Back in 2006 I reviewed New Orleans Cane Amber Rum. Since that time, Cane Rum has been discontinued over apparent confusion between itself and 10 Cane Rum. In its place we now have Old New Orleans Rum, which I think is actually a much better label anyways as it not only highlights itself as being one of the few continental US rum distilleries, but in a pirate town ta boot
Now I would generally expect that in such cases, while the bottling has changed, the rum might not. My bottle of Cane Amber is long gone (I have a second, but refuse to break the seal for this review – sorry!), so I can’t really do a side-by-side comparison. I do recall Cane Amber as being rather more scotch-like than rummy, but this is really all that I have to go on.
In the bottle, Old New Orleans 3 Year Aged Rum is a nice, basic brownish amber. The bottle is clean and classy, and corked in the manner of all self-respecting rums (with a few exceptions.) To the nose, Old New Orleans smells of sweet sugar cane, vanilla, and just a hint of over-ripe fruit. It comes across as being light-bodied, and perhaps a little alcoholly.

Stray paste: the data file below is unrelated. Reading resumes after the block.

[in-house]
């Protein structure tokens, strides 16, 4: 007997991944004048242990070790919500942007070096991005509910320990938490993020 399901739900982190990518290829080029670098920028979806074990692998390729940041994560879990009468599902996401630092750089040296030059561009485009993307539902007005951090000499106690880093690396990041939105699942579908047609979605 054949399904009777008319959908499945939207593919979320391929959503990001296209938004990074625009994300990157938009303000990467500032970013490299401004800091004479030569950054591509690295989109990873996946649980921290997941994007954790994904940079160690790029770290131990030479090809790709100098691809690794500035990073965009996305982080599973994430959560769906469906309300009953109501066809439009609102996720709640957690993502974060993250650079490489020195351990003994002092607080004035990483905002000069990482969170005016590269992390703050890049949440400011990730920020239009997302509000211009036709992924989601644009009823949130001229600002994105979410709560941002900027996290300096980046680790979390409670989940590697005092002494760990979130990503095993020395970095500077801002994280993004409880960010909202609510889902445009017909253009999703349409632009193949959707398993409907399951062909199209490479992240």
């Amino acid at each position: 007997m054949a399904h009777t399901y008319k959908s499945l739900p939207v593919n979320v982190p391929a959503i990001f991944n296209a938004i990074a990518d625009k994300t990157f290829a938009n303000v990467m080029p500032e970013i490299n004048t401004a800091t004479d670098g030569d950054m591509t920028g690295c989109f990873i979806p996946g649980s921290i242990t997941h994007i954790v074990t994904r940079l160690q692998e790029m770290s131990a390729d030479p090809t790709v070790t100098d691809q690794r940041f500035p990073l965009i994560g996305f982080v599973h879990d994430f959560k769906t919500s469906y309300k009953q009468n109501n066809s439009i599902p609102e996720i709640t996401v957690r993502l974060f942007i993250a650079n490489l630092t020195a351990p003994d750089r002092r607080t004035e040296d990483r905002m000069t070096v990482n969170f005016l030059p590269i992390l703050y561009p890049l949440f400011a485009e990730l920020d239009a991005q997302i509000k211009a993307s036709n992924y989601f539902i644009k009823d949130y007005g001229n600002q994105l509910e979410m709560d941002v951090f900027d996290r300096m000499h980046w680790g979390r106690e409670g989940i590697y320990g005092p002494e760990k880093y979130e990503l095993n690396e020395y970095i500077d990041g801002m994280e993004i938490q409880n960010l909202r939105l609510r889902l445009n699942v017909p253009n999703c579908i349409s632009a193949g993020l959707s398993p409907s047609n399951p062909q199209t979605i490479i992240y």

This rum indeed tastes of sugarcane and vanilla. It’s syrupy sweet and has a bit of an alcohol finish. My perference is for full-bodies rums – musky oaks and heady molosses. Old New Orleans is more in the fashion of east indian rums such as Old Monk or Khukri – decent, but not quite in the style you’d expect if you’re mostly accustomed to British, Spanish, or French styled rums. As to the scotch-like qualities I remember from Cane Amber? None whatsoever this time around – I’d say that this rum has been reinvented along with its packaging.
Old New Orleans 3 Year Rum is decent, but not of the quality I generally prefer in my sipping rums. Its lightness might work well on the rocks on a hot day, but not so much in a snifter next to the fire. Or if you’re into mixers, it would make a fine upgrade from the more typical grocery store rums, who shall remain nameless.